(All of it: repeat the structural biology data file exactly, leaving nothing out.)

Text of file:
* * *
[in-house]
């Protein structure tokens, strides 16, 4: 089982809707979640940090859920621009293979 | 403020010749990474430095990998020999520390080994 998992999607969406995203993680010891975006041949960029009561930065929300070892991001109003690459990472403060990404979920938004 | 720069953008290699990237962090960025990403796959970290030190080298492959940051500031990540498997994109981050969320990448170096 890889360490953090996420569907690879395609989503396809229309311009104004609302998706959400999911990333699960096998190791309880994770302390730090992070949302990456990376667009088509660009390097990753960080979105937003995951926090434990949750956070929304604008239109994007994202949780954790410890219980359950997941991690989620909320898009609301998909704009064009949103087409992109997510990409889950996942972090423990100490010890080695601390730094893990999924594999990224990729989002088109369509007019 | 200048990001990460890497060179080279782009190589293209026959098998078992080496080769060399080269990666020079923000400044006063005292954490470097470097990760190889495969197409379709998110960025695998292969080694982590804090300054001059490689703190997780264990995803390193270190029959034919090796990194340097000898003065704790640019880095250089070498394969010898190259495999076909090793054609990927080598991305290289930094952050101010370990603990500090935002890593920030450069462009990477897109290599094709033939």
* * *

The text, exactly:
[in-house]
């Protein structure tokens, strides 16, 4: 089982809707979640940090859920621009293979 | 403020010749990474430095990998020999520390080994 998992999607969406995203993680010891975006041949960029009561930065929300070892991001109003690459990472403060990404979920938004 | 720069953008290699990237962090960025990403796959970290030190080298492959940051500031990540498997994109981050969320990448170096 890889360490953090996420569907690879395609989503396809229309311009104004609302998706959400999911990333699960096998190791309880994770302390730090992070949302990456990376667009088509660009390097990753960080979105937003995951926090434990949750956070929304604008239109994007994202949780954790410890219980359950997941991690989620909320898009609301998909704009064009949103087409992109997510990409889950996942972090423990100490010890080695601390730094893990999924594999990224990729989002088109369509007019 | 200048990001990460890497060179080279782009190589293209026959098998078992080496080769060399080269990666020079923000400044006063005292954490470097470097990760190889495969197409379709998110960025695998292969080694982590804090300054001059490689703190997780264990995803390193270190029959034919090796990194340097000898003065704790640019880095250089070498394969010898190259495999076909090793054609990927080598991305290289930094952050101010370990603990500090935002890593920030450069462009990477897109290599094709033939």